Debian, puppet

Setting Up a PuppetMaster in Debian Based Machine

I still do not know why i like Puppet so much, But i always loves to play around with it. It’s a very¬†powerful¬†tool for the system admins. I’ve never tried chef before, but i’m very happy with puppet. Thanks to Luke¬†and PuppetLabs¬†for designing such a good tool. My colleague sarguru¬†is working on a newer release of our deepOfix Mail Server, which will be using puppet for config management. In this blog i will explain hot setup Puppet in “StandAlone” ¬†as well as in ” Server-Client” mode.

Puppet Master

We can install puppet from the APT. For testing i’m not going to daemonize my puppet master, i will be installing the two basic packages.

“apt-get install puppet puppet-common”¬†

Now, if you have already installed the puppet and if the old ssl certificates are still existing, it can be removed using the below command.

“puppet cert clean ¬†–all”

If you are not running a dns server, enusre you have proper FQDN entries in the “/etc/hosts” for server and clients,if any. Now we can start the puppet master. It’s always better to use the debug mode during testing.

“puppet masterc ¬†–debug ¬†–no-daemonize”

This will start the puppet daemon, and will automatically create a self signed certificate for the puppet master.


Now we have puppet master running on the machine. In the StandAloneMode, we can create a “*.pp” file with all the resources and we can invoke puppet to apply the resources locally.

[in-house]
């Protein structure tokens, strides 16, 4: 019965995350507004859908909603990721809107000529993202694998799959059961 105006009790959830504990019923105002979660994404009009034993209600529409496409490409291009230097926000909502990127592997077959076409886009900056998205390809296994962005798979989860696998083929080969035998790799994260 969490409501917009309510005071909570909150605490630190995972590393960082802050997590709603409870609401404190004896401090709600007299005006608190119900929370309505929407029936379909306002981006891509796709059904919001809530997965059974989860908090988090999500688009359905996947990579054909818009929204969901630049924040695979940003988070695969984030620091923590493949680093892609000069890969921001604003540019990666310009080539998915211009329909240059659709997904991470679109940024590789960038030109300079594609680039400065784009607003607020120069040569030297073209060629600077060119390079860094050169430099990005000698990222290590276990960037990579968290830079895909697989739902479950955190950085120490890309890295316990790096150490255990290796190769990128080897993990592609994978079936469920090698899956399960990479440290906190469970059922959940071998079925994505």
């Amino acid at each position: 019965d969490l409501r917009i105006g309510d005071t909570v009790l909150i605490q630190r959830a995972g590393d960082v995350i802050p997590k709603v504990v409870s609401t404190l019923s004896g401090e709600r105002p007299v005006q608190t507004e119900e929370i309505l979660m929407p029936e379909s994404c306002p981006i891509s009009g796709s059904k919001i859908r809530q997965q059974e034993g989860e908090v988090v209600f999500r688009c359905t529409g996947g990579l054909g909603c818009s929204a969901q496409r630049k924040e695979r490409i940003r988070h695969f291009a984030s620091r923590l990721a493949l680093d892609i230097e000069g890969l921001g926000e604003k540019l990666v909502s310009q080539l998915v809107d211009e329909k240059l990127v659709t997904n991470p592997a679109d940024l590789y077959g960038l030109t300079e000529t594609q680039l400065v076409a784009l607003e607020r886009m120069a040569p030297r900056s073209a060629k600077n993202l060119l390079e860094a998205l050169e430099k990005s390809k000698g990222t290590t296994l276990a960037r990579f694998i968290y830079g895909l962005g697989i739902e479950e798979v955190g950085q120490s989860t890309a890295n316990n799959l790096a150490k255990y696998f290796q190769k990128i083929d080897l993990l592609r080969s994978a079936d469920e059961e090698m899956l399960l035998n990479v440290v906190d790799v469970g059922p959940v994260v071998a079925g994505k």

“puppet apply ¬†*.pp ¬†–debug”

This will the the resource which we mentioned in our puppet policy file.

If a module has to be applied, we have to mention the module path as well as the module that we are gonna apply.

“puppet apply –debug –modulepath=/etc/puppet/modules -e “include modulename””

Note:- Puppet has a very good feature, where we can simulate the changes without actually applying the resources. For that we have to use one option “–noop” (no operation)¬†while executing the puppet apply. This is very helpful for us to simulate the results and see if the resources are being properly.

“”puppet apply –debug –modulepath=/etc/puppet/modules -e “include modulename” –noop”

Client-Server Model

So now we have puppet master running on one machine. On the client machine, similarly install “puppet and puppet-common” packages from APT. Ensure that that the machine can resolve the FQDN of the Puppet Master.

Now run the puppet agent.

“puppet agent –debug –no-daemonize”

If it throws any Name server error, then we can mention the server manually,

“puppet agent –server fqdnofmaster –debug –no-daemonize”

So now on the terminal where we are running the puppet master, we can see a certificate request from the client.

We can also see the csr by running the following command on the puppet master.

“puppet cert list”

We can certify the csr by running,

“puppet cert sign fqdnofclient”

Now we can run the puppet agent again to check whether the agent successfully talk with the the master.

In the client-server model, we need to specify the modules which are going to apply on specific nodes and for default nodes if any. These things are specified in “/etc/puppet/manifests/sites.pp”.¬†Here we will mention the node and the modules to be applied.

Syntax is ,

node ‘node name in fqdn’ {

include modulename

. . . . . . 


Now when we run the puppet agent,appropriate modules will be installed to the clients as per the site.pp file. We can always verify the syntax of the puppet policy file using “puppet parser validate *.pp”.